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Climate activists presented the UNFCCC Secretariat today with over 53,000 signatures calling for fossil fuel corporations and their lobbyists to be banned from the UN Climate Talks.
"This process needs to hear the voices of the people, not polluters," said Hoda Baraka, Global Communications Manager for 350.org, an international climate campaign that collected the signatures. "The fossil fuel industry is actively lobbying against climate action and standing in the way of progress. When you're trying to burn the table down, you don't deserve a seat at it."
The petition should add momentum to a much broader effort underway by a growing coalition of groups who are looking to combat fossil fuel industry influence and corporate capture at the national, as well as international level.
"Here in Lima, we're seeing how the interests of rich countries and their dirty energy corporations are put before the needs of vulnerable people and the planet," said Pascoe Sabido, Researcher and Campaigner at Corporate Europe Observatory. "It's just common sense that those who are causing the crisis should be kept as far away from solving it as possible. If the UN talks are going to deliver fair and ambitious actions on climate change, we need to see both national and international actions to end the cosy relationship between polluters and our governments."
Other negotiations provide examples for how the UNFCCC could approach restricting industry influence. The World Health Organization, for instance, has banned the tobacco industry from tobacco control talks and requires countries to disclose any contact with industry lobbyists. The UNFCCC has no such protections or requirements.
"We have kept abusive industries out of lifesaving policymaking before, and we must do it again. Delegates must look to the precedent set by the global tobacco treaty, which bars the tobacco industry from having a role in public policymaking," said Patti Lynn, managing director at Corporate Accountability International. "Giving a seat at the table to the very industries that are fueling this crisis and profiting from the talks' failure is akin to letting the fox guard the hen house. Delegates must resolve to show Big Energy the door before next year's meetings in Paris--the future of our planet depends on it."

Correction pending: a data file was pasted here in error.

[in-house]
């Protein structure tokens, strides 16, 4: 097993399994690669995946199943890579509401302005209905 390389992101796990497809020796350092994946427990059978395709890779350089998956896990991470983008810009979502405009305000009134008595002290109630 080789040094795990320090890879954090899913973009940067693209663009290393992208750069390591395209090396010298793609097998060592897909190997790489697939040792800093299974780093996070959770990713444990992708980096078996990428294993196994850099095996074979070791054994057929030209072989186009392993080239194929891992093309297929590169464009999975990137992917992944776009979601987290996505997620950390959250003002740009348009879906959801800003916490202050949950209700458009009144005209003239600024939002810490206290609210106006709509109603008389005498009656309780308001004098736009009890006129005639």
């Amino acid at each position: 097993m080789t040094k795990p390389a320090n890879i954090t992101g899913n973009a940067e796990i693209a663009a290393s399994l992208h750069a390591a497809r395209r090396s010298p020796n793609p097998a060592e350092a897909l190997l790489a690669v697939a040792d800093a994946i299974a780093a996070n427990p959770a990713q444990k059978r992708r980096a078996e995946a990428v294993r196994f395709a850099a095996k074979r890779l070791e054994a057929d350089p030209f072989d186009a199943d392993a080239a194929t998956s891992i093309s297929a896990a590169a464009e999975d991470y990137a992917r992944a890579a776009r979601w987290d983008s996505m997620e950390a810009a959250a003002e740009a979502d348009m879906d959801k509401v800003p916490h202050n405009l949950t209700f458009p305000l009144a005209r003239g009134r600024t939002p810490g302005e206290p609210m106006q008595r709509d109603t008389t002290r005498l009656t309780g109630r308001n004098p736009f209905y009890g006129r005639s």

Activists have repeatedly protested fossil fuel industry presence at the climate talks. Last year, in Poland, activists rallied outside a World Coal Industry that was planned in conjunction with the talks. Last week, at the talks here in Lima, dozens protested outside of an anti-fossil fuel divestment panel featuring speakers from Shell and the World Coal Association.
350.org collected the petition signatures over the last week, with new signatures coming in nearly every minute on Friday as the climate talks continued.
"In the face of the latest climate disaster in the Philippines, allowing the fossil fuel industry to put a corporate stranglehold on the climate talks in unacceptable," 350.org Southeast Asia Co-Coordinator Zeph Rephollo wrote in an email blast on December 9th. "It's time to kick big polluters out and make the climate talks fossil free."
The petitions signatures build on a letter issued last year by over 75 organizations calling on the UNFCCC Secretariat to ban fossil fuel lobbyists from the talks.
"At risk are both our climate and the integrity of the UNFCCC as a multilateral process to tackle climate change," the organizations wrote. "Therefore there is an urgent need for rules to govern the relationship between the UNFCCC and the fossil fuel industry, including obligations for COP Presidents: rules that would ensure the current damaging situation is avoided, by ending the undue access and influence of polluting businesses and industries, recognising that their direct commercial interests are fundamentally and irreconcilably in conflict with the urgent need for an equitable and ambitious climate policy."
"This contract contains important gains on the issues most important to our members," said the president of the UIC United Faculty union.
Faculty members at the University of Illinois Chicago suspended their strike on Sunday after reaching a tentative deal with school administrators that includes minimum salary increases for both tenure-track and non-tenure-track staff.
"This contract contains important gains on the issues most important to our members," Aaron Krall, president of the UIC United Faculty (UICUF) union, said in a statement early Monday. "We are especially proud of winning $60,000 minimum salaries for our lowest-paid members and the commitments on student wellness and disability testing."